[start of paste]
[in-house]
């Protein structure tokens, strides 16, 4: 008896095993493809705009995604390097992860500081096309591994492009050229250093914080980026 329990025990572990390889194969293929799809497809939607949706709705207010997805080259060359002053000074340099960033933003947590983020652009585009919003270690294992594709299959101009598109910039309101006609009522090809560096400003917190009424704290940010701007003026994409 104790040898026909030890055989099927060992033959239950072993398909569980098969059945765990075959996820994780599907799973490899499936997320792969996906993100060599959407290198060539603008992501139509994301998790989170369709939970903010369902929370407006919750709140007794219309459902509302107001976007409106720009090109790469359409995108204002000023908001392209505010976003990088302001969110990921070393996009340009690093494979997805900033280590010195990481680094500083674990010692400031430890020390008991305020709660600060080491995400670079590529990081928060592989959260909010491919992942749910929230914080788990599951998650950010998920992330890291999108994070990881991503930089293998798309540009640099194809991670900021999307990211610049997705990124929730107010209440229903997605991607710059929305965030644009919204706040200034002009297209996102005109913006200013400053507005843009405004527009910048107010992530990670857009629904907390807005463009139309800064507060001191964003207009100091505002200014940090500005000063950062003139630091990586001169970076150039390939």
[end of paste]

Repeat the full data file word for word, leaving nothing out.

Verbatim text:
[in-house]
């Protein structure tokens, strides 16, 4: 008896095993493809705009995604390097992860500081096309591994492009050229250093914080980026 329990025990572990390889194969293929799809497809939607949706709705207010997805080259060359002053000074340099960033933003947590983020652009585009919003270690294992594709299959101009598109910039309101006609009522090809560096400003917190009424704290940010701007003026994409 104790040898026909030890055989099927060992033959239950072993398909569980098969059945765990075959996820994780599907799973490899499936997320792969996906993100060599959407290198060539603008992501139509994301998790989170369709939970903010369902929370407006919750709140007794219309459902509302107001976007409106720009090109790469359409995108204002000023908001392209505010976003990088302001969110990921070393996009340009690093494979997805900033280590010195990481680094500083674990010692400031430890020390008991305020709660600060080491995400670079590529990081928060592989959260909010491919992942749910929230914080788990599951998650950010998920992330890291999108994070990881991503930089293998798309540009640099194809991670900021999307990211610049997705990124929730107010209440229903997605991607710059929305965030644009919204706040200034002009297209996102005109913006200013400053507005843009405004527009910048107010992530990670857009629904907390807005463009139309800064507060001191964003207009100091505002200014940090500005000063950062003139630091990586001169970076150039390939």